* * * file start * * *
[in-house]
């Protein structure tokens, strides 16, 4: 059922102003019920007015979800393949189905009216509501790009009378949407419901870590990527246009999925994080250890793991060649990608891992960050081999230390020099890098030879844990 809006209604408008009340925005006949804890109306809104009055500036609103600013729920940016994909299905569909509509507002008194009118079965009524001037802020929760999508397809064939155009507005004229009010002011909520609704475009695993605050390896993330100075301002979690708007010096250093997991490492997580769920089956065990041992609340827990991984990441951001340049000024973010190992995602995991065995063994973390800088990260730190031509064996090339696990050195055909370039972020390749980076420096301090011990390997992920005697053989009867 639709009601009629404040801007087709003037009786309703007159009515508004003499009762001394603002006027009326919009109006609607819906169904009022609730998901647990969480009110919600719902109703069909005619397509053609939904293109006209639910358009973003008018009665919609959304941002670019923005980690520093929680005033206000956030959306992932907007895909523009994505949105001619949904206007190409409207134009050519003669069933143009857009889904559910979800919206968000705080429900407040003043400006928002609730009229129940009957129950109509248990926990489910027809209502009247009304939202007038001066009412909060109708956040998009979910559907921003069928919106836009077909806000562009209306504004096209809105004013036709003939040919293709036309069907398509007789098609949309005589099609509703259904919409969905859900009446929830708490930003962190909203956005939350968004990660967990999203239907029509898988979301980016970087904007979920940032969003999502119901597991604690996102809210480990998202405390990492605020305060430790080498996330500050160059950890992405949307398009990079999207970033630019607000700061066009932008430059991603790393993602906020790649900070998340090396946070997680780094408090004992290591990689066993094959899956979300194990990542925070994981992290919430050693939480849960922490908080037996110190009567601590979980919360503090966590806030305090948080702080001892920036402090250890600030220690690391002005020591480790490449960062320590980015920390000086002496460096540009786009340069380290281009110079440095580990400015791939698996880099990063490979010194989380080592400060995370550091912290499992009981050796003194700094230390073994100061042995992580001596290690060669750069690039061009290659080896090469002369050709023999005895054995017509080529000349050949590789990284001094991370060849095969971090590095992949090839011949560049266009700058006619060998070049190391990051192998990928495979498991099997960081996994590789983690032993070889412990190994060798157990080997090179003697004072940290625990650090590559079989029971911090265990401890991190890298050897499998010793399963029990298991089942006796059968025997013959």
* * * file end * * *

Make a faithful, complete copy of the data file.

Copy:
[in-house]
């Protein structure tokens, strides 16, 4: 059922102003019920007015979800393949189905009216509501790009009378949407419901870590990527246009999925994080250890793991060649990608891992960050081999230390020099890098030879844990 809006209604408008009340925005006949804890109306809104009055500036609103600013729920940016994909299905569909509509507002008194009118079965009524001037802020929760999508397809064939155009507005004229009010002011909520609704475009695993605050390896993330100075301002979690708007010096250093997991490492997580769920089956065990041992609340827990991984990441951001340049000024973010190992995602995991065995063994973390800088990260730190031509064996090339696990050195055909370039972020390749980076420096301090011990390997992920005697053989009867 639709009601009629404040801007087709003037009786309703007159009515508004003499009762001394603002006027009326919009109006609607819906169904009022609730998901647990969480009110919600719902109703069909005619397509053609939904293109006209639910358009973003008018009665919609959304941002670019923005980690520093929680005033206000956030959306992932907007895909523009994505949105001619949904206007190409409207134009050519003669069933143009857009889904559910979800919206968000705080429900407040003043400006928002609730009229129940009957129950109509248990926990489910027809209502009247009304939202007038001066009412909060109708956040998009979910559907921003069928919106836009077909806000562009209306504004096209809105004013036709003939040919293709036309069907398509007789098609949309005589099609509703259904919409969905859900009446929830708490930003962190909203956005939350968004990660967990999203239907029509898988979301980016970087904007979920940032969003999502119901597991604690996102809210480990998202405390990492605020305060430790080498996330500050160059950890992405949307398009990079999207970033630019607000700061066009932008430059991603790393993602906020790649900070998340090396946070997680780094408090004992290591990689066993094959899956979300194990990542925070994981992290919430050693939480849960922490908080037996110190009567601590979980919360503090966590806030305090948080702080001892920036402090250890600030220690690391002005020591480790490449960062320590980015920390000086002496460096540009786009340069380290281009110079440095580990400015791939698996880099990063490979010194989380080592400060995370550091912290499992009981050796003194700094230390073994100061042995992580001596290690060669750069690039061009290659080896090469002369050709023999005895054995017509080529000349050949590789990284001094991370060849095969971090590095992949090839011949560049266009700058006619060998070049190391990051192998990928495979498991099997960081996994590789983690032993070889412990190994060798157990080997090179003697004072940290625990650090590559079989029971911090265990401890991190890298050897499998010793399963029990298991089942006796059968025997013959």